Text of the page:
How neat is this…if you’re in middle school or high school, your class can enroll in a Sea Turtle Rescue 911 program at the Georgia Sea Turtle Center at Jekyll Island. I wish they had this when I was in school. I would have campaign for this as a class outing.
(Photo courtesy of Georgia Sea Turtle Center.)
Make sure your smoke detector is fully functional…
Emma Fox had brought 70-year-old Fred inside when the pet came out of hibernation early.
Emma, 30, and partner Paul Butler, 45, left Fred â€“ a female â€“ in a tank under a heat lamp to keep her warm enough to stay alive.
But Fred piled her dry straw under the lamp and it caught alight, spreading flames through the house.
As I mentioned in a previous post, I said I would be starting an advice column on the first and third Friday of every month. Now, I know your thinking I’m stupid, because here it is a Monday and I’m getting ready to post my first advice question.
Well, as it goes, I decided that Friday’s were just too busy for me and have changed the date to Monday’s. I have an irregular work week and Monday’s happen to be a day off for me, so this works quite well.
After my announcement, two girls logged into the Georgia Public Library System thought they would be funny by sending me questions regarding how to make turtle soup and how to get rid of turtles with suggestions of shoving them up one’s butt. Don’t hold your breathe on my answering those questions, ladies.
That aside, here is the first question of the first column. Woohoo!
I have a red eared slider, approx. 10 years old.Â She has stopped eating.Â No matter what we try, pelletes for aquatic turtles or lean meat, even small fish. she refuses to eat.Â I’ve also noticed some small soft brown spots on her shell.Â Can you help?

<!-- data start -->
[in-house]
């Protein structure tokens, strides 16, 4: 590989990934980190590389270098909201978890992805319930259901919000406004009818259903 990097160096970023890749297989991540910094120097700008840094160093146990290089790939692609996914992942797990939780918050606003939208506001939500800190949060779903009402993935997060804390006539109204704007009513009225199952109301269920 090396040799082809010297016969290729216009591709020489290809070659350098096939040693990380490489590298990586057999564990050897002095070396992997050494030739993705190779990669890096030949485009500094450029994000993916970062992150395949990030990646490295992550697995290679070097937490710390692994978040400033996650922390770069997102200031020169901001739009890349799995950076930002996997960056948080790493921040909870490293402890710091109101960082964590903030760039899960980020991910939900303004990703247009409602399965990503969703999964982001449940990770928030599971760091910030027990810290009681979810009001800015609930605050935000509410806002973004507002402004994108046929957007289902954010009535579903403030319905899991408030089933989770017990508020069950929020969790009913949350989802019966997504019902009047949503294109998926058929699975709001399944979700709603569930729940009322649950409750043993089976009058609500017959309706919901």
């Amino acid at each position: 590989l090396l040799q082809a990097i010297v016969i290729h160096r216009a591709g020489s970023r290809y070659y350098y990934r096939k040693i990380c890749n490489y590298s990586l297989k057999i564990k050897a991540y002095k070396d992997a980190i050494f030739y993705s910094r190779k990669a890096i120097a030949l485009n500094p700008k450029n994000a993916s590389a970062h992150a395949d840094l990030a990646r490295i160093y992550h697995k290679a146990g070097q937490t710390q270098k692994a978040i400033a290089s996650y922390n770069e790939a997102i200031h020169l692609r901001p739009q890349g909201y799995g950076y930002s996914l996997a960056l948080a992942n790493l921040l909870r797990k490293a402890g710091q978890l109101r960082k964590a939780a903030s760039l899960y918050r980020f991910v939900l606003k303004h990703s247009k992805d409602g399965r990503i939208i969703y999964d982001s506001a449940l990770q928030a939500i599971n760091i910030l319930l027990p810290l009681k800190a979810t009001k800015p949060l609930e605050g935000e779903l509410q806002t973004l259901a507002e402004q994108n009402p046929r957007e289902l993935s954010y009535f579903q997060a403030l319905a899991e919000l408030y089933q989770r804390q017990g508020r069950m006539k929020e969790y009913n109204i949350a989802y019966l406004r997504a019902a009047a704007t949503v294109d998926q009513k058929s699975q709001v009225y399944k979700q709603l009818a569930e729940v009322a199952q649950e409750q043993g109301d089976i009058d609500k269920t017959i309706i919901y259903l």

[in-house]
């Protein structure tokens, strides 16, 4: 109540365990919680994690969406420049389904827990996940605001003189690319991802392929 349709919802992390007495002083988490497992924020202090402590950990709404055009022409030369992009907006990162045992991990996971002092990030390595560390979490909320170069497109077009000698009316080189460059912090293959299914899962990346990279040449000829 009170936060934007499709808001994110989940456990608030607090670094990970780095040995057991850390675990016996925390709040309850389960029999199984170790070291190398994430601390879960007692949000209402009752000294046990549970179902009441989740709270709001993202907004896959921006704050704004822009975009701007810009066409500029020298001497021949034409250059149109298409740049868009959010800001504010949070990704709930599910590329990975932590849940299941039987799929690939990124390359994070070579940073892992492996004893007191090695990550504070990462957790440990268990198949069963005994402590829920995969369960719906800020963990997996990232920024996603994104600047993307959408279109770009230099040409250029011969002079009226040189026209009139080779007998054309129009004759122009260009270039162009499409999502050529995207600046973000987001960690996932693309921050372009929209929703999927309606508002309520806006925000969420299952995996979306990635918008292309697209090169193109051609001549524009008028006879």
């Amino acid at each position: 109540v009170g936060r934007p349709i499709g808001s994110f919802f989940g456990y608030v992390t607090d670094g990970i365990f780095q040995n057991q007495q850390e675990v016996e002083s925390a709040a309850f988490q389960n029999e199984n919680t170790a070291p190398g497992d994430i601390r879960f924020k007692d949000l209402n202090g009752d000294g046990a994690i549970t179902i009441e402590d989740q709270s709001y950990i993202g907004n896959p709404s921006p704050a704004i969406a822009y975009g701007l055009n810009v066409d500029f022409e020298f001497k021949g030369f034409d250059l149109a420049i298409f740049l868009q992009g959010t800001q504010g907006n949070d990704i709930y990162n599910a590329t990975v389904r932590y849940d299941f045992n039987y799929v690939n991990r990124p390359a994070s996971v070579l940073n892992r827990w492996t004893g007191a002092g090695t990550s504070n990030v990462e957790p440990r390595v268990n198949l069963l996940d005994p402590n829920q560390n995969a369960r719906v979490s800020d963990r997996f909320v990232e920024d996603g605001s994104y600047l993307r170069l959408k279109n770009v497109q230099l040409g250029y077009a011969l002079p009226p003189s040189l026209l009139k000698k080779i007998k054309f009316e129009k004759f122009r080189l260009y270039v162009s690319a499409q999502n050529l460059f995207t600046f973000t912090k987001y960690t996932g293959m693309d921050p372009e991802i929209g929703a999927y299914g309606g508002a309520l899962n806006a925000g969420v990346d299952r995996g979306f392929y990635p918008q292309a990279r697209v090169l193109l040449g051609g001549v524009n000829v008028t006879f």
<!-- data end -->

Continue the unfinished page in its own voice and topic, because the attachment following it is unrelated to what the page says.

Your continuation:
If you still have your turtle and she hasn’t improved, I would recommend you take her to a veterinarian who is trained in reptiles immediately. While the lack of eating can be due to many things, the brown spots sound like the onset of shell rot. Shell rot is caused by organisms that penetrate the shell through scratches or abrasions. Once in, they start to eat away at the shell and eventually at the body of the turtle, leading to serious infections and potentially death.
As for the lack of eating, that maybe be related to the potential shell rot. Again, here it would also be good for you to get a fecal sample and have a veterinarian analyze it.
The easiest way to get a fecal sample is to put your turtle in a plastic container with breathing holes and a centimeter of water over night. If your turtle likes to roam, make sure you put a lid on the container otherwise you might be in for a game of turtle hide and seek in the morning. In the morning, you should have a fresh fecal sample to take to your veterinarian. (Fecal samples should not be older than 4 hours. You will want to keep them refrigerated as well.)
Now, to answer the actual question, here are several reasons your turtle might not be eating:
If eating doesn’t happen in two weeks and you think you’ve done everything right, definitely take them to a veterinarian. Something else might be going on that you can’t see.